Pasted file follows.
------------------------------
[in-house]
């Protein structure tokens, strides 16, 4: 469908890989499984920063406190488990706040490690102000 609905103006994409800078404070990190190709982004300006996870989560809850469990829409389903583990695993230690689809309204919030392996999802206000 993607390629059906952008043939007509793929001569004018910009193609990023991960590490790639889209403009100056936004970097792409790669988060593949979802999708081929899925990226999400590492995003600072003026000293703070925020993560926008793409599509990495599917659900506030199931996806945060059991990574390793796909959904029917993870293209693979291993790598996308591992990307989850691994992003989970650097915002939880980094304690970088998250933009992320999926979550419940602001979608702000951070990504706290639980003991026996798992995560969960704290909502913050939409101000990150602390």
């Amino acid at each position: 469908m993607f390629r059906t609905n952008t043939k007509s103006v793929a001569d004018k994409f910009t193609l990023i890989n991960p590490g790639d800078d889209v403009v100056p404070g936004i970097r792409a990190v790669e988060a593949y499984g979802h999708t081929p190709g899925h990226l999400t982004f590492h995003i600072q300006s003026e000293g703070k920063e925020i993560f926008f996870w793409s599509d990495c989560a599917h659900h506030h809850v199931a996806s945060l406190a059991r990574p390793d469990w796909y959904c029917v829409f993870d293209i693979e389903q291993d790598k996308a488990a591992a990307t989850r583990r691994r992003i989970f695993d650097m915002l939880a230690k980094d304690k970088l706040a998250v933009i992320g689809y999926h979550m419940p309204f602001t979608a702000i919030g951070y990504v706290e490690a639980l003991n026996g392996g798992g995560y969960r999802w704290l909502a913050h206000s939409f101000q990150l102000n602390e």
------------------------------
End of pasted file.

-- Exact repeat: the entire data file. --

[in-house]
């Protein structure tokens, strides 16, 4: 469908890989499984920063406190488990706040490690102000 609905103006994409800078404070990190190709982004300006996870989560809850469990829409389903583990695993230690689809309204919030392996999802206000 993607390629059906952008043939007509793929001569004018910009193609990023991960590490790639889209403009100056936004970097792409790669988060593949979802999708081929899925990226999400590492995003600072003026000293703070925020993560926008793409599509990495599917659900506030199931996806945060059991990574390793796909959904029917993870293209693979291993790598996308591992990307989850691994992003989970650097915002939880980094304690970088998250933009992320999926979550419940602001979608702000951070990504706290639980003991026996798992995560969960704290909502913050939409101000990150602390």
């Amino acid at each position: 469908m993607f390629r059906t609905n952008t043939k007509s103006v793929a001569d004018k994409f910009t193609l990023i890989n991960p590490g790639d800078d889209v403009v100056p404070g936004i970097r792409a990190v790669e988060a593949y499984g979802h999708t081929p190709g899925h990226l999400t982004f590492h995003i600072q300006s003026e000293g703070k920063e925020i993560f926008f996870w793409s599509d990495c989560a599917h659900h506030h809850v199931a996806s945060l406190a059991r990574p390793d469990w796909y959904c029917v829409f993870d293209i693979e389903q291993d790598k996308a488990a591992a990307t989850r583990r691994r992003i989970f695993d650097m915002l939880a230690k980094d304690k970088l706040a998250v933009i992320g689809y999926h979550m419940p309204f602001t979608a702000i919030g951070y990504v706290e490690a639980l003991n026996g392996g798992g995560y969960r999802w704290l909502a913050h206000s939409f101000q990150l102000n602390e």